Suppose a bob is hanging from the ceiling of a car by a thread. The car is moving with a constant acceleration $a$ towards right. The thread is making an angle $x$ with the vertical. If we see from the frame of car we call say that the pseudo force balances the horizontal component of tension. Then how can we explain why the bob is fixed from the ground frame as there is no pseudo force in this case?

  • 2
    $\begingroup$ In the ground frame there is a real force F=ma. $\endgroup$
    – safesphere
    Sep 16, 2017 at 18:27
  • 12
    $\begingroup$ Hanging Bob will result in his death regardless of whether the frame is inertial or not. $\endgroup$ Sep 16, 2017 at 20:55
  • $\begingroup$ 'Death'? I don't follow ? $\endgroup$
    – Hardik Raj
    Sep 17, 2017 at 3:10
  • 3
    $\begingroup$ @Hardik A bob is an object. When you just say "Bob", it seems like you mean a person named "Bob", and "hanging" is a method of execution. $\endgroup$
    – JMac
    Sep 18, 2017 at 11:28
  • $\begingroup$ "Hanging Bob will result in his death": only if observed $\endgroup$
    – jim
    Aug 2, 2023 at 7:48

3 Answers 3


In the car frame there is a pseudo force to explain why the bob hangs at rest at an angle to the vertical. The sum of forces is then zero. In the ground frame the bob is accelerating; this is explained by an unbalanced force in the direction of acceleration.


From the perspective of an observer from both frames one thing which is common is that the bob is inclined to the vertical making an angle $x$ from the pivoted point.

In the car frame, you are absolutely correct about the pseudo force. I am sure things are pretty clear for you in the non-inertial frame. So, most of my answer will cover calculations made for the bob's motion from the inertial frame.

Let $a_{b,g}$ and $a_{b,c}$ be the acceleration of the bob in the ground frame and car frame respectively.

$\therefore \vec a_{b,g}= \vec a_{b,c}+\vec a_c$

Since, $|\vec a_{b,c}|=0$,

$\vec a_{b,g}= \vec a_c$ $\tag 1$

From the ground, you will observe to bob to be accelerating (not fixed), with an acceleration equal to the acceleration of the car, $'a'$. One might ask why is the bob accelerating. The answer to this question comes into light when you realize that the bob is not completely vertical. The force that is imparting acceleration to the bob is the tension in the string.

Free body diagram of the bob :

enter image description here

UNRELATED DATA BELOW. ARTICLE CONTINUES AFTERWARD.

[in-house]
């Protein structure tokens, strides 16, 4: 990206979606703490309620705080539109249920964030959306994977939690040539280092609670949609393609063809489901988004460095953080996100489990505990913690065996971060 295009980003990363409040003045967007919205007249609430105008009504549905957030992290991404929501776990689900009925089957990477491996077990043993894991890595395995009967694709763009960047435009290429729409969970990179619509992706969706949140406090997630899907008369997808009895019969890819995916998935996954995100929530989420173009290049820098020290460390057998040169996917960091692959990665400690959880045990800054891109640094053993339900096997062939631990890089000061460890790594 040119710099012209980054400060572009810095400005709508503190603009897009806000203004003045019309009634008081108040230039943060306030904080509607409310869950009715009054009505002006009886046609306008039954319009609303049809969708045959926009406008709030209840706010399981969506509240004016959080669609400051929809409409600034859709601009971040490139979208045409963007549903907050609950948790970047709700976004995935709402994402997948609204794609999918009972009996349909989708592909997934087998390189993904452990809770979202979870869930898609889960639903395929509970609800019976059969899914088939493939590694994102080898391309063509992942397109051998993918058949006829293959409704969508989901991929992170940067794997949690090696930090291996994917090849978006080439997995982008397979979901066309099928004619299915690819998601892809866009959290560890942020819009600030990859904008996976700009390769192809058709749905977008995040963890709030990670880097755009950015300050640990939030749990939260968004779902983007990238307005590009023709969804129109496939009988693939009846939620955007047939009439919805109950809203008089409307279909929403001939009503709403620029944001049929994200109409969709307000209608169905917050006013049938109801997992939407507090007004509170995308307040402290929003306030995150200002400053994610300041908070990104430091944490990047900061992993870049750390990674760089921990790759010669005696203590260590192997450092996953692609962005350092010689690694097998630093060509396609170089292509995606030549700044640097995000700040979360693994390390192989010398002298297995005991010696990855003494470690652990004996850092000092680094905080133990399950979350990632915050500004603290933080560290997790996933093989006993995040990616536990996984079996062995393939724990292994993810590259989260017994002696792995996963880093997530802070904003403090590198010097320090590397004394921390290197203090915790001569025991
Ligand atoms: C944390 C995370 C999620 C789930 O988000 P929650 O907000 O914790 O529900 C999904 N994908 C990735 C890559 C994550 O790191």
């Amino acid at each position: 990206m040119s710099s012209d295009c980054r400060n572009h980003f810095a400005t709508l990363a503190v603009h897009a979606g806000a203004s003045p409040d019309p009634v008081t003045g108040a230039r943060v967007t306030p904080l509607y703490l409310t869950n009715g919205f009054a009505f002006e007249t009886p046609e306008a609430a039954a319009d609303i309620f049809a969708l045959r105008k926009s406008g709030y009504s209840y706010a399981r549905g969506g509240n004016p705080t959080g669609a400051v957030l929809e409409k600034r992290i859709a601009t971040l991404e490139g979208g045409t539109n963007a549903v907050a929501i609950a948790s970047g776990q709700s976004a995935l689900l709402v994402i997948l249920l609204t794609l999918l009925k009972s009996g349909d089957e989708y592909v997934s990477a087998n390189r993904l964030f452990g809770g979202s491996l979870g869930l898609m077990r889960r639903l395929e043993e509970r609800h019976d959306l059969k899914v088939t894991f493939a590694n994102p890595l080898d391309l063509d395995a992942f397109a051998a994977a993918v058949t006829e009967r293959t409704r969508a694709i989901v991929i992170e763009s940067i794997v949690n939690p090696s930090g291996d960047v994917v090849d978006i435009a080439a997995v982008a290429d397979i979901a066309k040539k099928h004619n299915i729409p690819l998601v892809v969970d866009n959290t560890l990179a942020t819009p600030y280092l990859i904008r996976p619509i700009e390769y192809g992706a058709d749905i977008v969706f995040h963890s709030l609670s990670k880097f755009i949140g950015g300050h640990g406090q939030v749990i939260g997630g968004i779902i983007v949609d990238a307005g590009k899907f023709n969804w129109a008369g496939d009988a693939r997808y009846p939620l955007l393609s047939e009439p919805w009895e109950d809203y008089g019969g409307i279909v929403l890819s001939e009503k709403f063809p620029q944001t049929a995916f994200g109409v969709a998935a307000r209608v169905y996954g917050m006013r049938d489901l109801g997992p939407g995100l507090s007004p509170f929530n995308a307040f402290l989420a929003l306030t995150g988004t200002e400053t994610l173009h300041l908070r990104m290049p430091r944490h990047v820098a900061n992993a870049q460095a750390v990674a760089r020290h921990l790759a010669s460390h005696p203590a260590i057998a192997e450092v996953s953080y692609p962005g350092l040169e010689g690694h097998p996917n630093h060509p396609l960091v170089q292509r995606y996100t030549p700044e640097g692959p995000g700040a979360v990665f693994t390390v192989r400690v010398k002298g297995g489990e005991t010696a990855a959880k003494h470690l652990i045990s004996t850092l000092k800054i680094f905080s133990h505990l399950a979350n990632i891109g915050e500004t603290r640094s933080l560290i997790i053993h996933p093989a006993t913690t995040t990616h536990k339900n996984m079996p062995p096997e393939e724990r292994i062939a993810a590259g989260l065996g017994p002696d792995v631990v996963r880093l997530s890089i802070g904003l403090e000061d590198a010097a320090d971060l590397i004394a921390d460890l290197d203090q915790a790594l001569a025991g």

In the horizontal :

$ma_x=\Sigma F_x$

$ma=T\sin{x}$ $,(\because \Sigma F_x = T\sin{x}$)$\tag 2$

In the vertical :

$ma_y=\Sigma F_y$

but $a_y=0$,

$\therefore \Sigma F_y=0$

$mg-T\cos x=0 \implies mg=T\cos x$ $\tag 3$

Normally one would not be able to form equations of motion using Newton's laws for a body in a non-inertial frame. To make it possible all we have to do is to add a pseudo force in the FBD of the body. This allows us to use Newton's laws in non-intertial frames.

In the non-inertial frame, we just have to balance the pseudo force and the horizontal component of tension in order to satisfy the observation we make from the car's frame that the bob is stationary. Same goes for the vertical axis.


See when the car is moving with an acceleration then

  1. In the car s frame There is pseudo force opposite to the direction of the acceleration of the direction of the acceleration of the car. Hence by mathematical analysis we find Tension = m(a^2+g^2)^(1/2) which in turn is frame independent being a force. In this frame the bob is at rest hence it is balanced

  2. In the Ground Frame Now the tension found in the last case can be used in this frame hence , it would be used as is & the only other force is Mg downwards. which gives us a resultant of Ma in the direction of the acceleration of the car hence it is accelerating at the same rate being at rest with respect to the car.

However this is at a primary level where we ignore the time aspects of the frame & only work with coordinate axes


Your Answer

By clicking “Post Your Answer”, you agree to our terms of service and acknowledge you have read our privacy policy.

Not the answer you're looking for? Browse other questions tagged or ask your own question.